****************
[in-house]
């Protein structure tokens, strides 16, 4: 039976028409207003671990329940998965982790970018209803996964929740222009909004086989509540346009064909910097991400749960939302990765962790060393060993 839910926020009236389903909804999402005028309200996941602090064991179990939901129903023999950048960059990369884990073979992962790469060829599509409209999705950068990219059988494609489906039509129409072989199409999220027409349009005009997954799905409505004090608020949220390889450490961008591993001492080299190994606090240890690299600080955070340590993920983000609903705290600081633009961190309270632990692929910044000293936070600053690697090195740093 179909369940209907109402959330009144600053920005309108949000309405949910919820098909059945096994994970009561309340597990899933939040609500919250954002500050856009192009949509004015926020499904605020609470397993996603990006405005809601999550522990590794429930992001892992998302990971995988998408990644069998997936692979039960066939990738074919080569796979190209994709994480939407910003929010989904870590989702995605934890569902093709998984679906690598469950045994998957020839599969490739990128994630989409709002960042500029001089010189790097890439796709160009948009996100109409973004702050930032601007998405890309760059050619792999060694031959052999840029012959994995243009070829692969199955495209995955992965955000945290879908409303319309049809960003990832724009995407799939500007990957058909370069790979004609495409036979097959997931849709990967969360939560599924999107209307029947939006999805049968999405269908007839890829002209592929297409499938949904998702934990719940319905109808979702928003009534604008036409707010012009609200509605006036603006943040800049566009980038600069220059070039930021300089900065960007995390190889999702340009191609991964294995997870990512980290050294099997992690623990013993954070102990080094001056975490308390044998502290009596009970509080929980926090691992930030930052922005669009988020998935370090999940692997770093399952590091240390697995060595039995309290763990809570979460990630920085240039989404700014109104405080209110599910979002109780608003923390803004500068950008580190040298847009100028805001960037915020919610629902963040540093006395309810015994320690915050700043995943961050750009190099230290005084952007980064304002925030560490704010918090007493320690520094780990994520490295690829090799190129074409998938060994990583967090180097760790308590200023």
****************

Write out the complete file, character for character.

[in-house]
């Protein structure tokens, strides 16, 4: 039976028409207003671990329940998965982790970018209803996964929740222009909004086989509540346009064909910097991400749960939302990765962790060393060993 839910926020009236389903909804999402005028309200996941602090064991179990939901129903023999950048960059990369884990073979992962790469060829599509409209999705950068990219059988494609489906039509129409072989199409999220027409349009005009997954799905409505004090608020949220390889450490961008591993001492080299190994606090240890690299600080955070340590993920983000609903705290600081633009961190309270632990692929910044000293936070600053690697090195740093 179909369940209907109402959330009144600053920005309108949000309405949910919820098909059945096994994970009561309340597990899933939040609500919250954002500050856009192009949509004015926020499904605020609470397993996603990006405005809601999550522990590794429930992001892992998302990971995988998408990644069998997936692979039960066939990738074919080569796979190209994709994480939407910003929010989904870590989702995605934890569902093709998984679906690598469950045994998957020839599969490739990128994630989409709002960042500029001089010189790097890439796709160009948009996100109409973004702050930032601007998405890309760059050619792999060694031959052999840029012959994995243009070829692969199955495209995955992965955000945290879908409303319309049809960003990832724009995407799939500007990957058909370069790979004609495409036979097959997931849709990967969360939560599924999107209307029947939006999805049968999405269908007839890829002209592929297409499938949904998702934990719940319905109808979702928003009534604008036409707010012009609200509605006036603006943040800049566009980038600069220059070039930021300089900065960007995390190889999702340009191609991964294995997870990512980290050294099997992690623990013993954070102990080094001056975490308390044998502290009596009970509080929980926090691992930030930052922005669009988020998935370090999940692997770093399952590091240390697995060595039995309290763990809570979460990630920085240039989404700014109104405080209110599910979002109780608003923390803004500068950008580190040298847009100028805001960037915020919610629902963040540093006395309810015994320690915050700043995943961050750009190099230290005084952007980064304002925030560490704010918090007493320690520094780990994520490295690829090799190129074409998938060994990583967090180097760790308590200023």